Period-Correct Mitsubishi Lancer ‘Box-Type’ Embraces Vintage Japanese Style
Photography by Alex Sobran
It is a common and across-brand convention to give colloquial nicknames to certain generations of an automotive model line—strings of impersonal code-like characters may reveal engine displacement or horsepower figures, but they are severely lacking in descriptive ability beyond the cold facts—but few sum up a car’s essence more completely or succinctly than the “box-type” moniker that fans have assigned to Mitsubishi’s second iteration of the Lancer sedan. It is one big box made up of smaller boxes almost everywhere you look. It is the automotive example of fractals.
And yet, the simple and slab-like styling of this car is pretty intricate despite its seemingly simple makeup. “Versatile” is a poor way to describe any vehicle’s styling, and even more so when the it’s comprised of some pretty basic shapes, but what I mean by calling this car versatile is that one can think of this Lancer as either looking extremely dated, or endearingly retro; it depends on perspective, but more than that, it comes from how well the thing’s been taken care of. Tired paint, ill-fitting plastics, and questionable modifications can turn ‘80s polygons like these into pretty sore sights.
Jay’s box-type Lancer is not that clapped-out beater behind the gas station though, his is a pristine capsule of that decade’s design done correctly. This Mitsubishi proudly embodies the era of its inception with a balanced mix of OEM and period-correct upgrades, showcasing the inherent potential in Mitsubishi’s practical little Lancer. Though its originally intended duties fall in line with those of other small, unencumbered economy cars, the box-type earned early fans due to its reliability, light weight, and importantly, the rear-wheel drive layout missing from future generations of the model line. And while you wouldn’t find an LSD or sporting suspension setup in these cars (this came before the first Evo was Frankensteined into being), but remember that this car is about potential.
In wild excess of the original gear it would have left the factory with, Jay’s Lancer’s engine bay has received a new tenant in the form of an Eclipse’s turbocharged 4G63. Now pushing power figures comfortably over the 200 mark, the little lightweight is sort of like a progenitor to the Evo models that would grace the Lancer lineup later on. Ok, yes, it is not a rally car by any means, but, like the Evo, it has a big bump in power thanks to a turbocharger, has had its suspension heavily tweaked to trade comfort for competence, and it wears an exterior that looks much more fight than flight.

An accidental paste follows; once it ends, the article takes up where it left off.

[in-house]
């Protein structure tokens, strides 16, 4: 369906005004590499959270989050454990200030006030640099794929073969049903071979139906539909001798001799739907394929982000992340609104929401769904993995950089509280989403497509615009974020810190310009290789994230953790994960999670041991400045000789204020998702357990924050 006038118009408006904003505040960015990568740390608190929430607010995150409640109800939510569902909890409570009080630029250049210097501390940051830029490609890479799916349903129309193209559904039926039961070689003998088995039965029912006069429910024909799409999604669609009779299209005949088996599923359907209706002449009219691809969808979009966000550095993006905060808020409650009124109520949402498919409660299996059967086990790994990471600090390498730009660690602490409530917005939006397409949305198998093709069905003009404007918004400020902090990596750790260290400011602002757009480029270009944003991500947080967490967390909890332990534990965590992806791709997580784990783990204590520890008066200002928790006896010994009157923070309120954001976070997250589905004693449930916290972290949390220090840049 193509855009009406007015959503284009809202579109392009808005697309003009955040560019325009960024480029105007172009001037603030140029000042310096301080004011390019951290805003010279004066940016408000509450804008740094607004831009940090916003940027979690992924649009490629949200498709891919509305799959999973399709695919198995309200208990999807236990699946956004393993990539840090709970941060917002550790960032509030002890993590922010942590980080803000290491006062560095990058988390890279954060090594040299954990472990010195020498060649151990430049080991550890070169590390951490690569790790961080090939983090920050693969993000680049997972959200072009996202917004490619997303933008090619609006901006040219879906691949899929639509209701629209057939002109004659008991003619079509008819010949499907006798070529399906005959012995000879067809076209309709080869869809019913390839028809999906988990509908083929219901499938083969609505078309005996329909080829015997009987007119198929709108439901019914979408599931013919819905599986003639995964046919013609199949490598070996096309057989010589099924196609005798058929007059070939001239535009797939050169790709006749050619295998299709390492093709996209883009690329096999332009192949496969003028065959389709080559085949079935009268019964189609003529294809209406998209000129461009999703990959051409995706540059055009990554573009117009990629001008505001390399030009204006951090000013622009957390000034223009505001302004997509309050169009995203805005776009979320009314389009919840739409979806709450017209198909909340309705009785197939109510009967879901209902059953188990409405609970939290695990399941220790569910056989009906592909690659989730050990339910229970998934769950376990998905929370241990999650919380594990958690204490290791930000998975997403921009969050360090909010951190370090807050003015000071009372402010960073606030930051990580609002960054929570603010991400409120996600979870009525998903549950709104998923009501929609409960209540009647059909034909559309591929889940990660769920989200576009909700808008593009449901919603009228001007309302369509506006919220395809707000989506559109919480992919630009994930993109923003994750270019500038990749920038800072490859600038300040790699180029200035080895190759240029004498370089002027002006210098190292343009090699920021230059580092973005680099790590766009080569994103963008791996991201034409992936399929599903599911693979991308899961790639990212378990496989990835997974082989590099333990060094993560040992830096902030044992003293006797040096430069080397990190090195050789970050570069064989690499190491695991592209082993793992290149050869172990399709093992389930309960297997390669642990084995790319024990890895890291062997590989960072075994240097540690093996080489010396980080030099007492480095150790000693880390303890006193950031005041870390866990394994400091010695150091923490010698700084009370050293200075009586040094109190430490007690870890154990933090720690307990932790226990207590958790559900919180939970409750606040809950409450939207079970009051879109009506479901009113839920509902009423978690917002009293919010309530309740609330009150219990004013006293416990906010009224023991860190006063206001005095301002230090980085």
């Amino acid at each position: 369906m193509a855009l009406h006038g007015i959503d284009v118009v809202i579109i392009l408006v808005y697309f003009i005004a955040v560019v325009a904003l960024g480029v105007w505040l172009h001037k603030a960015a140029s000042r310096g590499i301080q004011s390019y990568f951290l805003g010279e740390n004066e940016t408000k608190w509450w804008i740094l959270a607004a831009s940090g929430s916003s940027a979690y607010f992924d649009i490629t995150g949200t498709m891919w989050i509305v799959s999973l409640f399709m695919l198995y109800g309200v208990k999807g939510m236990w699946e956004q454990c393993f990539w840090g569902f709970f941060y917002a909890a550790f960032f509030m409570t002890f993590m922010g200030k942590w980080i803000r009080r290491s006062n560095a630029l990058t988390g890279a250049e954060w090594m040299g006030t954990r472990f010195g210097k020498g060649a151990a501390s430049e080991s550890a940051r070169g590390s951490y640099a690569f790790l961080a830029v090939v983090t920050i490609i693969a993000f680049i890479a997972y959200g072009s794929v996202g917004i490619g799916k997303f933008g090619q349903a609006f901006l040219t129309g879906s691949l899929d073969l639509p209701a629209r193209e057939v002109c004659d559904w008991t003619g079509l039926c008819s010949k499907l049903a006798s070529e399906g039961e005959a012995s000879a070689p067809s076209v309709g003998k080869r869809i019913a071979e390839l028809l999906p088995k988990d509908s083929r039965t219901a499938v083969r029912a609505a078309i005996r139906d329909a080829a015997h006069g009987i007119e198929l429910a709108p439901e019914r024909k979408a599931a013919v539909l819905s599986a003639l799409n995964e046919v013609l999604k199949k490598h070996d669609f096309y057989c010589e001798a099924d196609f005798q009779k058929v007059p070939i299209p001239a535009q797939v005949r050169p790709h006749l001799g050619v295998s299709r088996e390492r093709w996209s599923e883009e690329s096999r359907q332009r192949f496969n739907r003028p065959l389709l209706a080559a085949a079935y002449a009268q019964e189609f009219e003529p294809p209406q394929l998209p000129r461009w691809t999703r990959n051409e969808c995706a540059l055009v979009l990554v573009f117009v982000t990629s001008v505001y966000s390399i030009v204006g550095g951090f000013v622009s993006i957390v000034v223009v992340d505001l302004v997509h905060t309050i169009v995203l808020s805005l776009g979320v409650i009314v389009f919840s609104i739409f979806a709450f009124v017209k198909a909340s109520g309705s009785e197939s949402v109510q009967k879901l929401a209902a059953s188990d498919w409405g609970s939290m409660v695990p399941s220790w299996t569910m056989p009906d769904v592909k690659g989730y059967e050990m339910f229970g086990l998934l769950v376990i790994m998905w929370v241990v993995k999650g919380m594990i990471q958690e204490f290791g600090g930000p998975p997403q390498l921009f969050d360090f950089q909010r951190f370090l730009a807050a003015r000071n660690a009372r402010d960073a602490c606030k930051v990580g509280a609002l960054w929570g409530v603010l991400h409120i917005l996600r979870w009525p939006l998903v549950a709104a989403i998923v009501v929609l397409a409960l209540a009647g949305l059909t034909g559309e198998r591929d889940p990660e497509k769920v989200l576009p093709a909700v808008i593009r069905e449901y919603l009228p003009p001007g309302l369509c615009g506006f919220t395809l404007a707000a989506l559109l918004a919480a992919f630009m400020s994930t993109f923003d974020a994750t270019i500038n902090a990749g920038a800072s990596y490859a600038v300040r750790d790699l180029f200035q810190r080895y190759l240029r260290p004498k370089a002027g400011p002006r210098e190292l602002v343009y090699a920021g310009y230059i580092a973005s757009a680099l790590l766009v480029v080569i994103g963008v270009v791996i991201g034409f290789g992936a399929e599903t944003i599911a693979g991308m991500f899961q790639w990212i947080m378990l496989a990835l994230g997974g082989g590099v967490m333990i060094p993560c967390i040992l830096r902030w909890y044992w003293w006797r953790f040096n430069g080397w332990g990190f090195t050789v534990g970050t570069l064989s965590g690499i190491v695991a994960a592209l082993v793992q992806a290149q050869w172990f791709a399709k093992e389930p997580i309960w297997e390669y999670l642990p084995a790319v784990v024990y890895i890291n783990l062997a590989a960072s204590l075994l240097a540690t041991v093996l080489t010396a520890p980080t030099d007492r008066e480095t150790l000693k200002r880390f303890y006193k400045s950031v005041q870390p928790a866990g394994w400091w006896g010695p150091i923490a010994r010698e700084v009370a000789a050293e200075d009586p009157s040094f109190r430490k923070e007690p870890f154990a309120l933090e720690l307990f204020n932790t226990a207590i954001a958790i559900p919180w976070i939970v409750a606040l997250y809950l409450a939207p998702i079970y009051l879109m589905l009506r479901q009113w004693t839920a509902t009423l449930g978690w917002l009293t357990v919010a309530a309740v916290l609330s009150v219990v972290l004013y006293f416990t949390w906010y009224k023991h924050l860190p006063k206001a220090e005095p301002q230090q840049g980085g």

Looking around the car from under the hood to the parcel shelf, everything Jay’s modified on his Lancer has been in the pursuit of period-correct perfection, and taking the time to track down the various NLA parts from the far reaches of the internet has paid off handsomely. The most noticeable of the aftermarket pieces is of course the striking red Advan A3A three-spoke wheels. While wearing shoes like these is a bold statement, Jay didn’t go overboard with the upsizing, nor did he fit rubber-band-like tires and lower the car to impractical height. As strange as it may seem, these red tri-spokes are actually a very mature upgrade, and if the Lancer were any other color but the milky off-white it’s been painted, the red would be an eyesore instead of the complement that it is on Jay’s car.
Going below the metal membrane, the same care has been given to the mechanical pieces. Refreshing the entire suspension, including all the linkages, bushings, and mounts, Jay chose to add some agility to the chassis by way of some Tokico coils, and the ride is markedly more planted and capable than what was originally fitted, but at the same time, it isn’t the kind of car that needs to be constantly weaving around every single imperfection in the road surface either. Getting back to the motor again, the swap required a great deal of custom fabrication and parts-matching in order to not only transmit power smoothly to the rear wheels (the motor was originally mounted transversely in the Eclipse it came from, and powered the front wheels instead of the rears like it does in the Lancer), but to also retain complete functionality of the auxiliaries like power steering and air-conditioning—it is more or less assumed that these features are sacrificed when moving between motors, but not on this car. Every sensor and hose and pump are still here; this is no hacked-together swap requiring a bunch of tricks to make the thing somewhat usable.
And speaking of the motor, keen eyes will notice the oddity of seeing “AMG” on the spark plug cover; that is indeed the AMG now synonymous with Mercedes-Benz. Though they only tuned the Galant VR4’s souped-up engine and not this one (the VR4 would more or less become the basis for the Evo), it is a very cool piece nonetheless, and represents another oddity from time period that this car hails from.
Jay’s box-type is a product of Japanese design and long days and nights spent building upon the car’s existing platform, but more than that it is a testament to the fact that even heavily-modified cars can still be tasteful. If you prefer the swept lines of the ‘60s the hard edges and unbroken rays that form the box-type Lancer may not do it for you, but even so, the work involved in carrying out this build demands respect. And if you are swayed by the defined angles and upright stature of this Lancer, Jay’s build will tick all the right boxes.